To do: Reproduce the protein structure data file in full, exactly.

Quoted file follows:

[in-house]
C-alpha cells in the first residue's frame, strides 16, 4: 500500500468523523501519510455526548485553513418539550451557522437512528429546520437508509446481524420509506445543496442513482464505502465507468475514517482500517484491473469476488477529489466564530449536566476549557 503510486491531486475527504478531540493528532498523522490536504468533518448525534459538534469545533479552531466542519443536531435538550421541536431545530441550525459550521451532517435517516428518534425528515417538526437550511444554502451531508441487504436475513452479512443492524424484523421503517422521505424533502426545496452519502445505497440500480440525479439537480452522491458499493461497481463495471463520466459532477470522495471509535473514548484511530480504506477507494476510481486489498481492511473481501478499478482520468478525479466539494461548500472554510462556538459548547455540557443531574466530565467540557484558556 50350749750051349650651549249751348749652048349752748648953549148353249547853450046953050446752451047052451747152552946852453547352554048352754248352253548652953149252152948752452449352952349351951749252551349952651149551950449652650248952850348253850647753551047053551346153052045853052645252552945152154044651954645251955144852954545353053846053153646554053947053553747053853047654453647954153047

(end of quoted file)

[in-house]
C-alpha cells in the first residue's frame, strides 16, 4: 500500500468523523501519510455526548485553513418539550451557522437512528429546520437508509446481524420509506445543496442513482464505502465507468475514517482500517484491473469476488477529489466564530449536566476549557 503510486491531486475527504478531540493528532498523522490536504468533518448525534459538534469545533479552531466542519443536531435538550421541536431545530441550525459550521451532517435517516428518534425528515417538526437550511444554502451531508441487504436475513452479512443492524424484523421503517422521505424533502426545496452519502445505497440500480440525479439537480452522491458499493461497481463495471463520466459532477470522495471509535473514548484511530480504506477507494476510481486489498481492511473481501478499478482520468478525479466539494461548500472554510462556538459548547455540557443531574466530565467540557484558556 50350749750051349650651549249751348749652048349752748648953549148353249547853450046953050446752451047052451747152552946852453547352554048352754248352253548652953149252152948752452449352952349351951749252551349952651149551950449652650248952850348253850647753551047053551346153052045853052645252552945152154044651954645251955144852954545353053846053153646554053947053553747053853047654453647954153047